Why should you care what happens on the sunny Caribbean island of Puerto Rico? Because, for starters, one-quarter of open-end municipal bond funds have at least 5% of their assets invested in Puerto Rican bonds, says Morningstar. And the island, a U.S. territory, is an economic basket case.
See Also: Risks Growing in Municipal Bonds
Standard & Poor's Puerto Rico Municipal Bond index has plunged 19% since May 1. Because of falling prices, yields have briefly soared over 10%, and the Puerto Rican government scaled back plans to issue $3 billion in new debt before year's end (all returns in this article are through Sept. 13).
Just how bad is the commonwealth's economy? It has been shrinking steadily since 2006. Gross domestic product declined in July by 5% from the same month a year earlier. The jobless rate tops 13% (compared with a 7.3% unemployment rate in the U.S.). One-quarter of the population is on food stamps. Young, educated people are leaving for the mainland, where opportunities are better (Puerto Ricans are U.S. citizens). Partly due to the brain drain, Puerto Rico's population has declined for ten straight years.
The commonwealth of 3.7 million people is awash in debt. Outstanding muni bonds issued by the Puerto Rican government and government agencies total a staggering $53 billion. California and New York are the only states with more outstanding debt. On a per capita basis, debt is about $11,000, while per capita income is only $10,500--just over half that of the poorest U.S. state (Mississippi). Puerto Rican government pension obligations are about 90% unfunded.
Until recently, many municipal bond fund managers were eager to invest in Puerto Rico. The interest on its bonds is exempt from state and local taxes in the U.S. for most investors. And thanks to the terrible economy--and credit ratings just one notch above "junk"--yields are generous.
But stretching for yield is a dangerous game. Says Eric Jacobson, senior fund analyst at Morningstar: "Some of the funds that own Puerto Rico bonds are yield hogs." I'd go further: Managers who loaded up on these bonds should be fired--as should their supervisors.
As is so often the case, funds got away with their yield-hog game until the markets soured. When Federal Reserve Chairman Ben Bernanke spooked the bond market last May by talking about reducing the amount of monetary stimulus the Fed has been adding to the economy, munis nationwide plunged.
Investors have reacted to the selloff by yanking tens of billions of dollars from muni funds. That meant some of the funds loaded with Puerto Rican bonds had to sell them. Detroit's bankruptcy further worried investors in Puerto Rican bonds. Falling prices and investor redemptions have created a vicious cycle: The more prices fall, the more fund investors sell. That puts more pressure on Puerto Rican bond prices, so fund investors sell more. Where this ends is anybody's guess.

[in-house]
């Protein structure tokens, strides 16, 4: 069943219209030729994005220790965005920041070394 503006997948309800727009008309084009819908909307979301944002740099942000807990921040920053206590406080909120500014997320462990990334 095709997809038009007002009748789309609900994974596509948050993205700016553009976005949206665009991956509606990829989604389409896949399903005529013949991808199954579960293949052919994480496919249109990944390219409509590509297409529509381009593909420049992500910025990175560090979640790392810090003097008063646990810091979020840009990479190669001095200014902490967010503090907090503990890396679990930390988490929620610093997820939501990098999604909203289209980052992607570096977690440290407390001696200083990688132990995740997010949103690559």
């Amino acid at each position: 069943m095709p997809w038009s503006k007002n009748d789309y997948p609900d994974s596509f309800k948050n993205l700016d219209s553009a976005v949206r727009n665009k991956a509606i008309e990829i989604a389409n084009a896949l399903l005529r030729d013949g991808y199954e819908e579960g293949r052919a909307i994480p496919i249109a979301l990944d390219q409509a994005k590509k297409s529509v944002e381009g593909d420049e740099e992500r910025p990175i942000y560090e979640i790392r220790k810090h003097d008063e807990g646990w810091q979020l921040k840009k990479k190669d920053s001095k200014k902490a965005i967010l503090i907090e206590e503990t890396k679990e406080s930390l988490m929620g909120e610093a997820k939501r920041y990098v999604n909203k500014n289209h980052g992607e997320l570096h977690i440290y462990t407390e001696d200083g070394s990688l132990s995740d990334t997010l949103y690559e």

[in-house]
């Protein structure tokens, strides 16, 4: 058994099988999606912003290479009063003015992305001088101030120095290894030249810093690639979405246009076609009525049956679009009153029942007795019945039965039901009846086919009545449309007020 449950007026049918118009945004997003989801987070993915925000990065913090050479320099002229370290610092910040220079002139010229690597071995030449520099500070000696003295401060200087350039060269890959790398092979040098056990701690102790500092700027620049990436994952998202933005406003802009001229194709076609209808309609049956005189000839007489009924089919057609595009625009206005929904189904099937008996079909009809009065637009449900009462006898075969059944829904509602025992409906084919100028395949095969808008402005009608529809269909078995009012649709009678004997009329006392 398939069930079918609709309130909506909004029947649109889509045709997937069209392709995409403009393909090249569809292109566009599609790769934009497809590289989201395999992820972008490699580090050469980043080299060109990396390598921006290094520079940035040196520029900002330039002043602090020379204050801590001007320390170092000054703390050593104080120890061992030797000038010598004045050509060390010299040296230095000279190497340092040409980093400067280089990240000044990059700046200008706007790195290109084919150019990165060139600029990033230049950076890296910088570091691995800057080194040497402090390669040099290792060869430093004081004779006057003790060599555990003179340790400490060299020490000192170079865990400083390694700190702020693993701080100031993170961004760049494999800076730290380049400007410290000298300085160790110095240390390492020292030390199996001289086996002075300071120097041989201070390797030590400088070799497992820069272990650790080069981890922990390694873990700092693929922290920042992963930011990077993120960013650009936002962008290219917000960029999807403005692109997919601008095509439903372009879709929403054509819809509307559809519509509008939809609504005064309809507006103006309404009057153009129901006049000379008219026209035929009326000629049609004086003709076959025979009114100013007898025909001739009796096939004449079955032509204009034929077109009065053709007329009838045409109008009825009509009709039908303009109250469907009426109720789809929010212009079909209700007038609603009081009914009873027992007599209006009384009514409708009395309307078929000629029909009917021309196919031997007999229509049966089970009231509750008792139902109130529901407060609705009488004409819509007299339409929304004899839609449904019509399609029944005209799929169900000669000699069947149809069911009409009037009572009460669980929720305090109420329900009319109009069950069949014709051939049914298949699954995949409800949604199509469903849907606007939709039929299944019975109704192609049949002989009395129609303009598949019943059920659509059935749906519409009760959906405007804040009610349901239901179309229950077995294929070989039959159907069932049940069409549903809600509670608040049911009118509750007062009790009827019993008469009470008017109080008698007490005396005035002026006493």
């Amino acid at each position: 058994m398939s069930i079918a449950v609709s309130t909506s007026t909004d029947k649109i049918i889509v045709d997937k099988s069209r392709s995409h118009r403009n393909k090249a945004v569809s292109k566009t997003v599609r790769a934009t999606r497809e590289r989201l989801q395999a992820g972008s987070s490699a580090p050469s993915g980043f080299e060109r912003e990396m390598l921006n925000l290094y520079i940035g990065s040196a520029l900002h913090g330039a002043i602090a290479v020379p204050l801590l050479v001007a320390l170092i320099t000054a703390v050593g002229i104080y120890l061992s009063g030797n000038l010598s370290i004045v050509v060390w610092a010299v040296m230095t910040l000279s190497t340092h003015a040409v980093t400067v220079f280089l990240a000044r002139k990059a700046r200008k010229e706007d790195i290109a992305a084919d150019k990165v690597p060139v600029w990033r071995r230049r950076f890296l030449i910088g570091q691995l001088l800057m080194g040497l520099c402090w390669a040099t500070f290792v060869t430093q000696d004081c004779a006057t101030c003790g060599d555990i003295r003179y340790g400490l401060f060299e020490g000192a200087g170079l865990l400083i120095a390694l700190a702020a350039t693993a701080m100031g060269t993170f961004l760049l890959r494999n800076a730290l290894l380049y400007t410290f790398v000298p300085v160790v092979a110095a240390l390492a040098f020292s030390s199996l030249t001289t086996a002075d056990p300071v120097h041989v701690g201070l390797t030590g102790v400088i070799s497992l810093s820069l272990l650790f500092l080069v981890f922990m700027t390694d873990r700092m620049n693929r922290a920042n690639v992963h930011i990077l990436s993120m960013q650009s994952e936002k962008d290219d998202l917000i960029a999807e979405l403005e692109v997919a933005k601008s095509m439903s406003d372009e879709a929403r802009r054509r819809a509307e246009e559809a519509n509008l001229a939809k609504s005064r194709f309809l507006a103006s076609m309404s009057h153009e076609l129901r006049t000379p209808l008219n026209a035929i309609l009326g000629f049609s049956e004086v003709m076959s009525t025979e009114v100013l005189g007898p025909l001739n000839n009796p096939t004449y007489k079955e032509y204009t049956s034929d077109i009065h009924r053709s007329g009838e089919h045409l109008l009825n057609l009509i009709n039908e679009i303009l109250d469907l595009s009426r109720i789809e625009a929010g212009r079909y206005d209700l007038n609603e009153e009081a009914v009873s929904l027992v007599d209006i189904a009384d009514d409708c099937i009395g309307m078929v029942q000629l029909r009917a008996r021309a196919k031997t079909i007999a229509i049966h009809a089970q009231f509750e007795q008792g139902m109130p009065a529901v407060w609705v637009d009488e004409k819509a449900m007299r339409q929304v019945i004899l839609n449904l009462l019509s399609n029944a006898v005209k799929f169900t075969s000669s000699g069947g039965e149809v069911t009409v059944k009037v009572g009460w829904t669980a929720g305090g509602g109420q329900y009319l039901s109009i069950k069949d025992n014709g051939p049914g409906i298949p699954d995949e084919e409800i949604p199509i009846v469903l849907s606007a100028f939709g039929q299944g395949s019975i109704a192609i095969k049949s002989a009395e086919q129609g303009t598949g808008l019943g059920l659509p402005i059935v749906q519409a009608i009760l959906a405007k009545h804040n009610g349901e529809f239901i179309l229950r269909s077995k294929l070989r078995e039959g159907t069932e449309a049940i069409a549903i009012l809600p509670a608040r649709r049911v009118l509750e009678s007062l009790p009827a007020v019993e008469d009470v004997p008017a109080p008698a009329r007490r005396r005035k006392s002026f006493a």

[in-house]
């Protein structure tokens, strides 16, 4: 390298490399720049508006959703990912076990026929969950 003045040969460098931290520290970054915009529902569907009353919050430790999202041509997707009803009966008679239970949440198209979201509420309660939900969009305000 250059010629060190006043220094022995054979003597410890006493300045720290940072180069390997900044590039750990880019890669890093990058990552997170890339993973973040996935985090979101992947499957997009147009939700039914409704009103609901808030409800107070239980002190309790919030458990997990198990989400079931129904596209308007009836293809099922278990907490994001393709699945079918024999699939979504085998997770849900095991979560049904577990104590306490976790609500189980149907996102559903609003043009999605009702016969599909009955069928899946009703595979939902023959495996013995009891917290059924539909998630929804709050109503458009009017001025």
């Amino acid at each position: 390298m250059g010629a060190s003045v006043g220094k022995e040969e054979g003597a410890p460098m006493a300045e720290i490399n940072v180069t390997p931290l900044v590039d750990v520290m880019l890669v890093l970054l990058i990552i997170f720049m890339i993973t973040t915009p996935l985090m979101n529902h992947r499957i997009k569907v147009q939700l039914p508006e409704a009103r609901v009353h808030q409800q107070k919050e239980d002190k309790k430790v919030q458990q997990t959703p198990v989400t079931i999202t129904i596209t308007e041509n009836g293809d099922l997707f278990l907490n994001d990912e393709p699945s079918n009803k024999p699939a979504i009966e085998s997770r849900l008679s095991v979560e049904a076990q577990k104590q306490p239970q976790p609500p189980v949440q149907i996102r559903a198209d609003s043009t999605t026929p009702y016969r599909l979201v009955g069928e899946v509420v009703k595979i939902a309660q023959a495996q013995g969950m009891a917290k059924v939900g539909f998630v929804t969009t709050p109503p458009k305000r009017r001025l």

What funds own these bonds? As a percentage of assets, nine of the ten most Puerto Rico-heavy muni bond funds are run by Oppenheimer, and almost all are single-state funds. (State-tax-free funds can be a boon for residents of high-tax states, such as California and New York.) The nine funds had from 22% to 31% of their assets in Puerto Rico as of their last reporting period (the end of July). The single-state funds are for investors in Virginia, North Carolina, Maryland, Arizona, Massachusetts, New York, Pennsylvania and Michigan. (See a table of the 20 funds with the most exposure to Puerto Rican debt at the bottom of this page.)
Returns for these funds have been abysmal. During the past three months, eight of the nine Oppenheimer funds have lost 11% to 15%--almost enough to wipe out the previous three years of positive returns.
The award for the highest weighting in Puerto Rico, 66% of assets, goes to an unusual fund, Franklin Double Tax-Free Income, which invests solely in Puerto Rico and other U.S. territories, such as Guam and the Virgin Islands. The appeal of this fund is that investors can collect interest that is free of both federal and state income taxes without having to invest in bonds issued in their state of residence. That's particularly important for taxpayers in a handful of states that don't permit residents to treat interest from home-state bonds as tax-free. The kindest thing I can say about the fund is that it's closed to new investors. It has tumbled 15.7% in the past 12 months.
Other Franklin Templeton muni funds are also big investors in Puerto Rico. So are funds from Eaton Vance and Nuveen.
Not surprisingly, almost all muni funds run by Fidelity, T. Rowe Price and Vanguard have less than 1% of their assets in Puerto Rican bonds. These three fund shops all charge low fees, do good research and are conservative in their credit analysis.
What should you do if you own a fund with a big slug in Puerto Rico? I'd sell-- even now, after their recent losses. By piling into such a risky area, these funds have shown you what they're made of. Municipal bond investments are, in my view, meant to be low-risk. Puerto Rico is anything but.